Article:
And I really doubt that the E5-2690 are sold that much. Most reports say that the top bins with the highest TDP are less than 5% of the total sales.
    Reply
  • lwatcdr - Wednesday, February 20, 2013 - link

    Wow this is about the most gibberish I have seen in a post ever.
    Good heavens you are an idiot.
    Let's just tear this post bits so this person will NEVER post on here again.
    1"No, it's worth per dollar that you have paid to buy Intel based servers. Intel is more reliable because it has Hyperthreading so you can reduce the latencies that will occur in every workloads."
    Hyperthreading has nothing to do with reliability. So that was a waste of bandwidth.
    "Unlike AMD's engineers who can not design a microprocessor properly. It was AMD's own fault why AMD did not have money like Intel"
    My I introduce you to Titan http://www.olcf.ornl.gov/titan/ The worlds most powerful computer and powered by AMD cpus. AKA yea I think that AMD can actually do pretty well at designing CPUs so this part of your post is also pure manure.
    "Look 99% Bank's in the world uses Intel based ATM as Intel processor can send information without any error." And here we can see that you understand nothing about digital theory or communications. Again a waste of bandwidth.
    "That is why IBM itself does not use Power based processors for its ATM machine because its CEO has admitted that its engineers are not capable to design a lower power processor. So, IBM uses Intel as the standard processor to exchange information between ATM machine to server, so every digits that sent will come in exact same digits when it has been received."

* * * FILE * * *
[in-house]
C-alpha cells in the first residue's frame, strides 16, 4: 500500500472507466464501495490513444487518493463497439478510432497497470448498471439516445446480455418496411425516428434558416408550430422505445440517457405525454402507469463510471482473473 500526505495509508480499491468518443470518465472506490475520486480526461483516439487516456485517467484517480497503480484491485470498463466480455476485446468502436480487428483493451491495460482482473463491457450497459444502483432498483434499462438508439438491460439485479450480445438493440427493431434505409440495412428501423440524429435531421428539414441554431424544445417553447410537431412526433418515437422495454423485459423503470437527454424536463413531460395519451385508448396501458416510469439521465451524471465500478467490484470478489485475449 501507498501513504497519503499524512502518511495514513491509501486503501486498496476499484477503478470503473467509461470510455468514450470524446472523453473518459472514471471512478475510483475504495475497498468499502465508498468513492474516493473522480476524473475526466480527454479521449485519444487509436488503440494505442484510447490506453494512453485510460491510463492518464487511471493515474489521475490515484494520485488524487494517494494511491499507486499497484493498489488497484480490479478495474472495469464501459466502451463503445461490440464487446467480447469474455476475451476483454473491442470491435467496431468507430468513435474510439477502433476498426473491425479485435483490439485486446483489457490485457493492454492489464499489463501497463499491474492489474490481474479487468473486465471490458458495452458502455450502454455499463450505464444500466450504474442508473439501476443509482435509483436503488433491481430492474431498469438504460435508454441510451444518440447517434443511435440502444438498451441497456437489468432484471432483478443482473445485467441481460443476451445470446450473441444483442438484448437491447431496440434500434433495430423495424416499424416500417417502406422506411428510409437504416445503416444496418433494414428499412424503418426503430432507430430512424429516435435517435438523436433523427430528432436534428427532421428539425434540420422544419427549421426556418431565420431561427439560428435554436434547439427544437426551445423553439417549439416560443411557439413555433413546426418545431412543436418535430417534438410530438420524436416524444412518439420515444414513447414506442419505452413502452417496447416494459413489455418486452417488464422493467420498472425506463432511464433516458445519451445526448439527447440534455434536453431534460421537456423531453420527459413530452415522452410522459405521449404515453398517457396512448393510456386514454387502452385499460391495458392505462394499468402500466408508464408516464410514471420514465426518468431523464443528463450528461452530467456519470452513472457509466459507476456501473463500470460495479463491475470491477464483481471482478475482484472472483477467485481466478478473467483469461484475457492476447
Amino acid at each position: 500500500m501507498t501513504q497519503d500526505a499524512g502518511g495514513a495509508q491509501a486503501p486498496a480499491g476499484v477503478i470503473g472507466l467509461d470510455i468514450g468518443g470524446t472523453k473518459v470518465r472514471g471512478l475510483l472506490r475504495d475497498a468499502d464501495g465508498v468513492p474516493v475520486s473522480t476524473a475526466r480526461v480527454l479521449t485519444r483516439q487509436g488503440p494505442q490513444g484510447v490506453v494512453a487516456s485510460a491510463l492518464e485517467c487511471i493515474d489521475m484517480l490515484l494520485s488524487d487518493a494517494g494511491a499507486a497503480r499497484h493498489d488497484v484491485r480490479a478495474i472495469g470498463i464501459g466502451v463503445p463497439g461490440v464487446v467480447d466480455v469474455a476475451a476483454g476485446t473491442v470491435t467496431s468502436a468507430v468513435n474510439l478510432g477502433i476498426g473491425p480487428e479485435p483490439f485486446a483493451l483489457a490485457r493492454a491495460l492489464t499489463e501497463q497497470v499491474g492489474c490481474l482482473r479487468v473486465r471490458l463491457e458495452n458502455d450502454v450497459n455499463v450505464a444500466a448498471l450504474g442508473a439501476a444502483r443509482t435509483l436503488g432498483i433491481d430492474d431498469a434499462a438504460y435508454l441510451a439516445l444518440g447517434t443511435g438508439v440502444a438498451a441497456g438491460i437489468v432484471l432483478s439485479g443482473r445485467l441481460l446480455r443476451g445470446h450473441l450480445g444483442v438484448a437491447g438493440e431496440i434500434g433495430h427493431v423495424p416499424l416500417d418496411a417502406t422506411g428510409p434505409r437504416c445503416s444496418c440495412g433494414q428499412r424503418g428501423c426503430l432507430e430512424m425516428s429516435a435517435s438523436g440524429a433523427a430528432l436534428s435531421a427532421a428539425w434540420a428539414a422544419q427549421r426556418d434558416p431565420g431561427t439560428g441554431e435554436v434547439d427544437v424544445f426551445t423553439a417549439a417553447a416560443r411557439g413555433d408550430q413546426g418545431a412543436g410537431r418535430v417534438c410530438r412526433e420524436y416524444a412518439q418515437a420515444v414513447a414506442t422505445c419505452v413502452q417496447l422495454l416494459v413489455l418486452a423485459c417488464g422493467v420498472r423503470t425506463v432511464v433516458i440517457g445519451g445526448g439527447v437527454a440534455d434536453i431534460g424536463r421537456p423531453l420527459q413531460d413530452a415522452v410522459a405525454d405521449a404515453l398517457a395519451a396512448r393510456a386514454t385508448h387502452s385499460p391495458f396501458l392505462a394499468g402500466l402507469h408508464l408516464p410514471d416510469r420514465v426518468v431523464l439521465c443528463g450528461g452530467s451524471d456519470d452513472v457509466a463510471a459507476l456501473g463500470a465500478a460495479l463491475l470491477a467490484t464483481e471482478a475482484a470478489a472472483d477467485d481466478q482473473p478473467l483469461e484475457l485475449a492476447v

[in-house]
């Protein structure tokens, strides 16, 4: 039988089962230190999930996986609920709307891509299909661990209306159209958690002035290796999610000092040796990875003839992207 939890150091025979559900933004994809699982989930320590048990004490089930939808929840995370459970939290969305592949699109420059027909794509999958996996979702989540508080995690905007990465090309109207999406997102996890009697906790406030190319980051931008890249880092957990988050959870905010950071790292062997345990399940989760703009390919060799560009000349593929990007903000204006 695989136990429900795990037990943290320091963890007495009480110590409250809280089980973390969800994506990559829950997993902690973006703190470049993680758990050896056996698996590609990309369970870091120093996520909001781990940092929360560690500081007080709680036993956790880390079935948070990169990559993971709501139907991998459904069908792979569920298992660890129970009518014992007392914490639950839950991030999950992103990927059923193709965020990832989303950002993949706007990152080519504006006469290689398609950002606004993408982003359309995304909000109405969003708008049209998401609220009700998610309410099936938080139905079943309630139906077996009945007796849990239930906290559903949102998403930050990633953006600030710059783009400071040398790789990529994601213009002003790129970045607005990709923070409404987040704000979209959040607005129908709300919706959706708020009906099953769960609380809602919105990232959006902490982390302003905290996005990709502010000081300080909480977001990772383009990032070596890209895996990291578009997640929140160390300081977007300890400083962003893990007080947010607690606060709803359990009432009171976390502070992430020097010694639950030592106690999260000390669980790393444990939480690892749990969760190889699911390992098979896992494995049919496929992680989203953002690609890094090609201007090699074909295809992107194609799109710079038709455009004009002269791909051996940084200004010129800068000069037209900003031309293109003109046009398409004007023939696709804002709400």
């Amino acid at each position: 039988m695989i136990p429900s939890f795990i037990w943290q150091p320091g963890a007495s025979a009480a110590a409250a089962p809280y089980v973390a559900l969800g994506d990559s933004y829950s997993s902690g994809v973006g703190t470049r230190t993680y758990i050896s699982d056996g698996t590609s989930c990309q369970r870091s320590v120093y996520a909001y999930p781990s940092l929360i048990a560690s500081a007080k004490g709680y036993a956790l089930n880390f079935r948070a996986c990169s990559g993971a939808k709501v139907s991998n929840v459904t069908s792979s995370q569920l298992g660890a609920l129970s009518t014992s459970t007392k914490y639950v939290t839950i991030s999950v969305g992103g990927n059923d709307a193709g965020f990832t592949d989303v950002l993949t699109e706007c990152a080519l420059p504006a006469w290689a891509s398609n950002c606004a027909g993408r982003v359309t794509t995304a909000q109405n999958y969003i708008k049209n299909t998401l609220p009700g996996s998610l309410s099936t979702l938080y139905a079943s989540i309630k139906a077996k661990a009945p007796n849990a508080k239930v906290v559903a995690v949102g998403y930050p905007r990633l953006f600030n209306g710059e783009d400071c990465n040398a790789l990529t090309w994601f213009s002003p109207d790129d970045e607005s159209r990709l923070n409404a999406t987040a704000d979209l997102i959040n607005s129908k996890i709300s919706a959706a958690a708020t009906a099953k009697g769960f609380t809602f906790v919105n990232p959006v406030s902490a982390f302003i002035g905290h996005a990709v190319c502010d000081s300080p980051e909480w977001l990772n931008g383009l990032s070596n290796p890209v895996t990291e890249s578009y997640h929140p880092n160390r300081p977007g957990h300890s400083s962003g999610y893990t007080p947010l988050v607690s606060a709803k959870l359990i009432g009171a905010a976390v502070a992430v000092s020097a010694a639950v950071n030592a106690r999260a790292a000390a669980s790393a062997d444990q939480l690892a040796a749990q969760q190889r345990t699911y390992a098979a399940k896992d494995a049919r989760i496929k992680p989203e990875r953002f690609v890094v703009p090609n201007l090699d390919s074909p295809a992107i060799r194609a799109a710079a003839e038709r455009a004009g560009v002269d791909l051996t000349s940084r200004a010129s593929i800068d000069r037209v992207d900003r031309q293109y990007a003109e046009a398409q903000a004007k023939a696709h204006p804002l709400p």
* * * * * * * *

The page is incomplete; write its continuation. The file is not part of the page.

The IBM power line is for high end systems not for ATM machines. Odds are good that many banks use Power based system for handling ATM transactions. IBM uses Intel or AMD because it is cheap and you can get standard boards. As to the every digit sent nonsense. IT IS DIGITAL you MORON. The communications links have error checking and correction not the CPUs. Please NEVER WASTE OUR TIME AGAIN, YOU KNOW NOTHING OF VALUE ON THIS SUBJECT.
    Reply
  • toyotabedzrock - Wednesday, February 20, 2013 - link

    Something is wrong with the LZMA benchmarks.

    Can you do a realworld test? There are scripts out there to do this.

    LZMA is built around the idea that decompression is supposed to be much faster than compression.
    Reply
  • JohanAnandtech - Wednesday, February 20, 2013 - link

    From the 7zip manual:

    "The benchmark shows a rating in MIPS (million instructions per second). The rating value is calculated from the measured speed, and it is normalized with results of Intel Core 2 CPU with multi-threading option switched off. "

    So that is the reason why the compression MIPS values are in the same order as the decompression. The decompression "MB/s" values are indeed about 10x and more higher than compression.
    Reply
  • Oldboy1948 - Thursday, February 21, 2013 - link

    It is an interesting bench and if cache and memory are fast decompress and compress will be very close. It looks better for Bulldozer in this:
    http://www.7-cpu.com/

    ARM has a long way to go if it will be a server one day.
    Reply
  • extide - Wednesday, February 20, 2013 - link

    Can we PLEASE get folding@home benches?! musky on the hardocp forums has come up with a system where you can run repeatable benchmarks. Myself as well as many others would really love to see F@H benches on systems like this! Reply
  • JohanAnandtech - Wednesday, February 20, 2013 - link

    Ok, Link? :-) Reply
  • alpha754293 - Wednesday, February 20, 2013 - link

    Because of the way that the current Opteron architecture is (1 FPU per module), did you run with the number of LS-DYNA processes equal to the number of FPUs on chip or did you run it based on per "core" (i.e. 2 processes per module)? Reply